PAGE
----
While Ireland was of course neutral during World War II, childhood memories for those growing up in the Dún Laoghaire-Rathdown area were undoubtedly still impacted by this huge historical event. Some of the darkest aspects of what the Irish government called ‘The Emergency’ were seen through the rose-tinted glasses of youthful innocence. Collecting your gas mask from Dalkey Town Hall and playing with it on the walk home was an exciting novelty, and the Air Raid Shelters scattered around the County made for the best makeshift playgrounds. Certain foods such as flour were rationed, leading to what was by all accounts, a very unpleasant ‘Black Bread’. Childhood naivety aside, the sense of danger generated by bombings in Dublin, still created palpable anxiety in the local community here.
“There was a lot of fear at the time, and there were those bomb
shelters, and you’d be run with your parents to the nearest bomb shelter. Only once I remember doing that as a child.” – Leopardstown Park Day Centre Member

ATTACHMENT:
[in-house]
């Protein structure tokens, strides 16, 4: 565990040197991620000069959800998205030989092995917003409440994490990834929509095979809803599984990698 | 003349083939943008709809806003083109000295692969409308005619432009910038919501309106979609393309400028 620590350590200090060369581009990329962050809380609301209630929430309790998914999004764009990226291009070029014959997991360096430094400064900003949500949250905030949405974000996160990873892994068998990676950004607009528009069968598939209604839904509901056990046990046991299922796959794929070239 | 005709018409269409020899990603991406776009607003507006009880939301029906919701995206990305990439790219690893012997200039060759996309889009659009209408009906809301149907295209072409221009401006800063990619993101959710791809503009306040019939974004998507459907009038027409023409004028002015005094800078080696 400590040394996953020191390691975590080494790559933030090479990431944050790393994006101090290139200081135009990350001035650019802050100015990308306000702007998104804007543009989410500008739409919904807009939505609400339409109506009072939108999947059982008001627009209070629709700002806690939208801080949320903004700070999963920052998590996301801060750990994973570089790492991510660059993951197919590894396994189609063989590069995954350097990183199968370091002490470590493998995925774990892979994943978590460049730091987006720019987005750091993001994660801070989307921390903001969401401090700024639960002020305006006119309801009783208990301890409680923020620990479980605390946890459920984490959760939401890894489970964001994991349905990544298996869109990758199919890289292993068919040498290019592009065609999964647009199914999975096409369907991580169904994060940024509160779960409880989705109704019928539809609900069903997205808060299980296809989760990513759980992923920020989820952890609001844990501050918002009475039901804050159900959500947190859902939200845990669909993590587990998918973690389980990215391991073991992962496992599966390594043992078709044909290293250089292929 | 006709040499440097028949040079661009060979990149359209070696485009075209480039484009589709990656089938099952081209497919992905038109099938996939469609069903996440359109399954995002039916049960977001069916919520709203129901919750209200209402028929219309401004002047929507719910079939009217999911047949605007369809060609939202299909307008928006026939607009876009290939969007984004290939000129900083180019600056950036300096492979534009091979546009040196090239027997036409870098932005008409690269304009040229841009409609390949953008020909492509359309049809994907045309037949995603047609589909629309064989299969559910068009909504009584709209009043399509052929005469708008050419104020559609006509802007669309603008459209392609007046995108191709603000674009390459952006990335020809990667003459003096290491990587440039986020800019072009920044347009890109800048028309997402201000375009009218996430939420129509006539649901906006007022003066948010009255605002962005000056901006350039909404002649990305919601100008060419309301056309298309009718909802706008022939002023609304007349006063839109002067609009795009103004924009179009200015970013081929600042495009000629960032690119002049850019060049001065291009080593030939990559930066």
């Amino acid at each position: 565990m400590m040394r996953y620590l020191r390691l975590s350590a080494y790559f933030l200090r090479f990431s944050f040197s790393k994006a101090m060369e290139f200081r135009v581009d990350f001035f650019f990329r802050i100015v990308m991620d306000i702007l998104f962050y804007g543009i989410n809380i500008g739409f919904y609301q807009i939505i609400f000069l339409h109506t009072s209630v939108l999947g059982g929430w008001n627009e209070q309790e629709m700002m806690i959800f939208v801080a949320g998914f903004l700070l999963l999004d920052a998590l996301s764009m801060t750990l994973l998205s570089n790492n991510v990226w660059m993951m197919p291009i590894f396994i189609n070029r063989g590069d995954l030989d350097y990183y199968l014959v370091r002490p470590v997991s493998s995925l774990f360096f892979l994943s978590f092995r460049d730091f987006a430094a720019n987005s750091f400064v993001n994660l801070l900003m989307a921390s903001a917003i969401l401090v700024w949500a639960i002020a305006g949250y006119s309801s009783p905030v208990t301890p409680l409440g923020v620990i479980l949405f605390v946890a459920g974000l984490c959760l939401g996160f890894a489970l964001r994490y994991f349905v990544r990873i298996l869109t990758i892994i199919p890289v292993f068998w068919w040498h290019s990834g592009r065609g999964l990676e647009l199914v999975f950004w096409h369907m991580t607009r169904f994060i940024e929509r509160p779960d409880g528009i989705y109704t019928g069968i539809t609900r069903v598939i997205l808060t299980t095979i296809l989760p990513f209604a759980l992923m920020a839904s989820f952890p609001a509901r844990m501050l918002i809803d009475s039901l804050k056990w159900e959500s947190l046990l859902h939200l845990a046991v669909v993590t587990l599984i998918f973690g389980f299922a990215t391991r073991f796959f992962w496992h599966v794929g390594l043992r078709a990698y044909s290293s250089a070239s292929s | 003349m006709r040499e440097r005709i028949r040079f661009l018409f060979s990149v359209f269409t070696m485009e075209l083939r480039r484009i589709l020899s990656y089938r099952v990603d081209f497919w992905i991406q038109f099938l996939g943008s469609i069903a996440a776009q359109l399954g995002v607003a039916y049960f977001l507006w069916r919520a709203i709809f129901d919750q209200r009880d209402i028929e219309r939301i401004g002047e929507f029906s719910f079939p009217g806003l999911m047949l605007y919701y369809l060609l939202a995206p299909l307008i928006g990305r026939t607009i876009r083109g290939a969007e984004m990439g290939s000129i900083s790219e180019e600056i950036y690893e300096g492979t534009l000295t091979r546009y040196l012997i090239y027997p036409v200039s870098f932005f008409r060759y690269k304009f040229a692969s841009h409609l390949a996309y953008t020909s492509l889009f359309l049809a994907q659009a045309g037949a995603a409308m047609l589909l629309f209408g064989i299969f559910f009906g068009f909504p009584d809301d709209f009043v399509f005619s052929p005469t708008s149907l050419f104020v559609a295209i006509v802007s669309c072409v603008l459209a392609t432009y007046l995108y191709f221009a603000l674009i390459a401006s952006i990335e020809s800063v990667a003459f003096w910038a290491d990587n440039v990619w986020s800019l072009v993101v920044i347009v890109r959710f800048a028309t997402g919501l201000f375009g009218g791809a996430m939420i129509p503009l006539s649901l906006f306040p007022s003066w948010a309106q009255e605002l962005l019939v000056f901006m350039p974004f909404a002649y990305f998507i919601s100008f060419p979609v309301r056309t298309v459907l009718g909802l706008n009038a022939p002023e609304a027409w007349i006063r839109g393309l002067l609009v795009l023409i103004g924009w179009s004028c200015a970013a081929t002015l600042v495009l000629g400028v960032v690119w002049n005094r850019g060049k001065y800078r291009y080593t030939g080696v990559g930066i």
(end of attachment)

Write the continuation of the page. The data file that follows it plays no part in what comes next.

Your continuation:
“There was an Air Raid Shelter down in Devitt Villas. And I remember going up, we went up to Dalkey Town Hall for our (gas) mask, you know? And we had to go up and get the mask and we’d have it on our shoulders. And like, it was just an ordinary thing, you know?” – Beaufort Day Care Centre Member
“I don’t remember the war that much because I was born in 1938, but I remember the big excitement when the white bread came out after the war.” – Leopardstown Park Day Centre Member
Left: ‘Beehive bomb shelter in the grounds of Cabinteely House. One of a few constructed there. Associated with Irish Defence Forces planning around the period 1939-1945. The classical version was an air-raid shelter designed to protect up to 6 people from the blast of a 500 pound bomb.’ Photo courtesy of South Dublin County Libraries: Joe Walsh Collection